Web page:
NSW Empowering Homes Solar Battery Program Update

Empowering Homes - New South Wales

Many New South Wales households eager to take advantage of the State Government’s Empowering Homes program are going to need to wait quite a while longer.

The Empowering Homes initiative is a commitment made by the Berejiklian Government in the lead-up to the NSW State election earlier this year. It will offer interest-free loans of up to $14,000 for a solar + battery system or up to $9,000 for adding home battery storage to an existing solar power system to eligible owner-occupiers with an annual household income of $180,000 or less.

In an update in June and up until a couple of days ago, the Empowering Homes website noted it was expecting the first battery or solar-battery systems would be installed during this summer – but the design of the program has changed.

Empowering Homes is to now kick off as a pilot in the first quarter of next year and only be available to eligible residents in the following Hunter region local government areas:

  • Cessnock
  • Dungog
  • Lake Macquarie
  • Maitland
  • Mid-Coast
  • Muswellbrook
  • Port Stephens
  • Singleton
  • Upper Hunter

Newcastle misses out and it’s not clear yet if all postcodes in the LGAs mentioned above will be eligible.

Why The Change?

Energy NSW states the decision to switch to a pilot was made after extensive consultation with the community and industry. It’s a bit of a mystery what form the community consultation took.

The State Government believes the limited pilot is the best way to proceed.

“This pilot will test the program’s design, including risk mitigation strategies, and ensure we deliver an effective program that benefits participants and the people of NSW.”

The pilot will run for 12 months – so those outside the yet-to-be-announced eligible postcodes may not be able to participate until well into 2021. Looking on the bright side, perhaps by 2021 batteries would have come down enough in price to make storage a worthwhile investment.

A much better approach may have been to run Empowering Homes as a solar-only program given its stated aim of unlocking clean energy investment, the popularity of PV and the excellent payback of solar power. For example, the simple payback for a 6.5kW solar system installed in Sydney was around 4.6 years as at June this year. Adding storage extends payback time considerably.

However, the Berejiklian Government is also keen to start building significant distributed energy storage in the state, with Empowering Homes forecast to add up to 3,000 megawatt hours of storage capacity when complete ten years down the track.

Waiting Locks In Higher Electricity Bills For Longer

For New South Wales households keen to install PV + storage but who have held off due to the lure of an interest-free loan, it’s worthwhile taking another look at solar power and forgetting about batteries for the time being. Solar-only provides the best bang for buck and quite a few details of the Empowering Homes program remain unknown. When the interest-free loans for batteries are available, the economics of storage can then be reassessed and any devil in the program’s detail examined.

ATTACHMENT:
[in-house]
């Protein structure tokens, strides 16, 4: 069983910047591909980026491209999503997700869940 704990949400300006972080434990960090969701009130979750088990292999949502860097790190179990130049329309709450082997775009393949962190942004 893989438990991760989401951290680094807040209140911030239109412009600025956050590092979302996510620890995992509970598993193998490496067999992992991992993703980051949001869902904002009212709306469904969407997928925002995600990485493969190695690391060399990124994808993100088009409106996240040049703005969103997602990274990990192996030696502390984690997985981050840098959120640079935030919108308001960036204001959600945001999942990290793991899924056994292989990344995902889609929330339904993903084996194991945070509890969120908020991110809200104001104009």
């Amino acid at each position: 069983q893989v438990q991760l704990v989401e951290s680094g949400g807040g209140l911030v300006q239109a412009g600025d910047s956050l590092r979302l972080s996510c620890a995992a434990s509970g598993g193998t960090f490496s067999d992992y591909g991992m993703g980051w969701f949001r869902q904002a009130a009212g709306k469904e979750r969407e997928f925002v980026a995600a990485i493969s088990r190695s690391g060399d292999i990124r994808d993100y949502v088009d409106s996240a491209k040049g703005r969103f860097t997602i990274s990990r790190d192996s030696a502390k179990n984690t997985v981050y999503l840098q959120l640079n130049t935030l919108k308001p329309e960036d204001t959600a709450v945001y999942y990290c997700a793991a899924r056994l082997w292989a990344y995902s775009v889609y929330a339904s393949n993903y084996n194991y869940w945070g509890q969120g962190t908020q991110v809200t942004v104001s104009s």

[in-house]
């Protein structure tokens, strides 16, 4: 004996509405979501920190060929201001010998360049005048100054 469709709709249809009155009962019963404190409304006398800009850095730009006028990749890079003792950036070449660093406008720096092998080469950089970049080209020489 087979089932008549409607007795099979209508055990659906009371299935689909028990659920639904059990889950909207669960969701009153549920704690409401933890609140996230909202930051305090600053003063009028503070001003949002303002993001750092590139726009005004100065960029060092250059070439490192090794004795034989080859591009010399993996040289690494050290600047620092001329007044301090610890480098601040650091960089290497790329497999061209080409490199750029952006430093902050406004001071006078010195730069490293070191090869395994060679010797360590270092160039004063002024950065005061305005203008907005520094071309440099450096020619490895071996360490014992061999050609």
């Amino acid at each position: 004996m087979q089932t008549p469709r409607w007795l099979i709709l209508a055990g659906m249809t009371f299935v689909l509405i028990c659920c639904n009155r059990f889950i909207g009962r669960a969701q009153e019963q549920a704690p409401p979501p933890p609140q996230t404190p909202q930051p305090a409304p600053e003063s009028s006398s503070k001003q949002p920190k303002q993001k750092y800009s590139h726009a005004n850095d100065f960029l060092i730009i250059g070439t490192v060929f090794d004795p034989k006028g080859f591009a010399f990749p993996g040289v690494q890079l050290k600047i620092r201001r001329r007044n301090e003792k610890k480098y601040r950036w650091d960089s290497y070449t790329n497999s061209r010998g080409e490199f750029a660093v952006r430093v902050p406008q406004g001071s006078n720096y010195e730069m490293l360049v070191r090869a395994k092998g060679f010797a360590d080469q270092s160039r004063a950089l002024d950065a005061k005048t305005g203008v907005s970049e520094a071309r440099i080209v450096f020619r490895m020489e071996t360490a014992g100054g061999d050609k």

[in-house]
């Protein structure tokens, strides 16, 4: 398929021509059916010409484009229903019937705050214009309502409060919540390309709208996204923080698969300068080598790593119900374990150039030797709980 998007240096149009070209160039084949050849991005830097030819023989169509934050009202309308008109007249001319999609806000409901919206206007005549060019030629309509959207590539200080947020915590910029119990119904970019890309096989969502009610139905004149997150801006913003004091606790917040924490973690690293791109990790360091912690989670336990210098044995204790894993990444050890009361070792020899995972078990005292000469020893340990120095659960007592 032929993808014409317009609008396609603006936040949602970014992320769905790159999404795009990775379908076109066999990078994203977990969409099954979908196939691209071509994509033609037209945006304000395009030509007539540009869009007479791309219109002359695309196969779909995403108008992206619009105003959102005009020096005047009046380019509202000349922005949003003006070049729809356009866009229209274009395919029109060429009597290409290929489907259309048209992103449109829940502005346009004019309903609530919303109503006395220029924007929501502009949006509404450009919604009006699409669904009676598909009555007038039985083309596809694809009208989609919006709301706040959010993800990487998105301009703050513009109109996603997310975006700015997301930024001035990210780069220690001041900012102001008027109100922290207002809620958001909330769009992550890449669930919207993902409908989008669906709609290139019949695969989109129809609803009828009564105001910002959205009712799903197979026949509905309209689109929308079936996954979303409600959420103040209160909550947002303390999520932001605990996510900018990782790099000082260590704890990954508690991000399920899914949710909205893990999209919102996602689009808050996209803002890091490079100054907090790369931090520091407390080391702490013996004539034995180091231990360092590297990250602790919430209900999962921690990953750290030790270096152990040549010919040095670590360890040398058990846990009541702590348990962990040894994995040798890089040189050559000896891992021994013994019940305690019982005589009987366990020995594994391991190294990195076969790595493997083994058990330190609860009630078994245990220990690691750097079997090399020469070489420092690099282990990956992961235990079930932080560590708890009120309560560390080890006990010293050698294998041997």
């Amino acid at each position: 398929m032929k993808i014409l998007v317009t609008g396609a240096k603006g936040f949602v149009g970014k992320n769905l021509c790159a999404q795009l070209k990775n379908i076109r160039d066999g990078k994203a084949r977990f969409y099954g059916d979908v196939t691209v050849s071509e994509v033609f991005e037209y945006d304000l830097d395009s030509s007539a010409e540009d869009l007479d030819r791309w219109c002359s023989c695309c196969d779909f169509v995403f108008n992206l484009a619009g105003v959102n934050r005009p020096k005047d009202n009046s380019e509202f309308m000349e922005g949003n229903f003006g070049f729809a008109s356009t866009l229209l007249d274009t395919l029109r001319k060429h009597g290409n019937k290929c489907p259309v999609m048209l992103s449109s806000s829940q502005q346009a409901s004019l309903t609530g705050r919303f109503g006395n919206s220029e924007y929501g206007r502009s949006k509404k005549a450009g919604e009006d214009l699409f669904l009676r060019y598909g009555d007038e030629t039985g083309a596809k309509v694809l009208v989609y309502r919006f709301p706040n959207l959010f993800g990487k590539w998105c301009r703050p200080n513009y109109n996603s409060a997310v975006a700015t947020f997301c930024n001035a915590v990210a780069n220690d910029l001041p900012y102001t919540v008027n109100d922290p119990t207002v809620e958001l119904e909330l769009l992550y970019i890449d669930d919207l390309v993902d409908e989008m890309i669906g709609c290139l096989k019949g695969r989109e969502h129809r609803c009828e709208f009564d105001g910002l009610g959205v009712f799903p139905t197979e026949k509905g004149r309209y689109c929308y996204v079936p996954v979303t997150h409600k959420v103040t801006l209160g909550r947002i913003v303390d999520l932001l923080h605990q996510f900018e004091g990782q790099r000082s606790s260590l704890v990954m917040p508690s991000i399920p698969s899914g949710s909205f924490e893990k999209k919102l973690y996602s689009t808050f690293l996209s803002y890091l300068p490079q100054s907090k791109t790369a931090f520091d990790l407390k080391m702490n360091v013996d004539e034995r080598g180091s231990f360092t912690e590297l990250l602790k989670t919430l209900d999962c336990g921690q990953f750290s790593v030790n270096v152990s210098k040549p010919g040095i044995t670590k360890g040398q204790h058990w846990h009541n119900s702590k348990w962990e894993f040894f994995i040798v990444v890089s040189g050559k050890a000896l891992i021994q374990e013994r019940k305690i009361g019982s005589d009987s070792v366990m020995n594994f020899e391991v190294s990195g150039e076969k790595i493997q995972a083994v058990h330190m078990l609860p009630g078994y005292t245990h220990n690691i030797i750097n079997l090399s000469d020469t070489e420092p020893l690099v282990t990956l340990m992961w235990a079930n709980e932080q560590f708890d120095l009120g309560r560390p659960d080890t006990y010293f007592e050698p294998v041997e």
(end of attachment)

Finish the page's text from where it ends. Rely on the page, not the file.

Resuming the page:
The cost of solar has continued to drop and regardless of what some advertising in the last couple of months has indicated, Australia’s major solar subsidy (aka the solar panel rebate) isn’t ending, making it a very good time to install a PV system.

About Michael Bloch

Michael caught the solar power bug after purchasing components to cobble together a small off-grid PV system in 2008. He's been reporting on Australian and international solar energy news ever since.

Comments

  1. It all sounds like the proverbial YABEP striking again -Yet Another Broken Election Promise.

    It is unfortunate that government members are not personally liable, under consumer protection law, for compensating voters individually, for Broken Election promises.

    In the photograph at the top of the report, in the bottom left corner; the house with the white car parked diagonally in its yard – is that really a paddling pool, or, a Scalextric race track, on the roof of the house? I realise that New South Welshmen are indeed a different kind of Welshmen, but I have not seen that kind of thing before.

    • Steve Osborn says

      Could be a DIY heating system for a swimming pool (aka a coiled length of black poly pipe). Looks like a pool near the bottom of the picture.

      • Ronald Brakels says

        A rooftop pool heater does seem like the best explanation, but I am fond of the idea of a rooftop racetrack. (There are systems that look like that.)

  2. Steven McCarthy says

    Yeh for me

    I’ll in the pilot area and have been waiting to see more details on this program

    With very high usage in the evenings it might actually save me money

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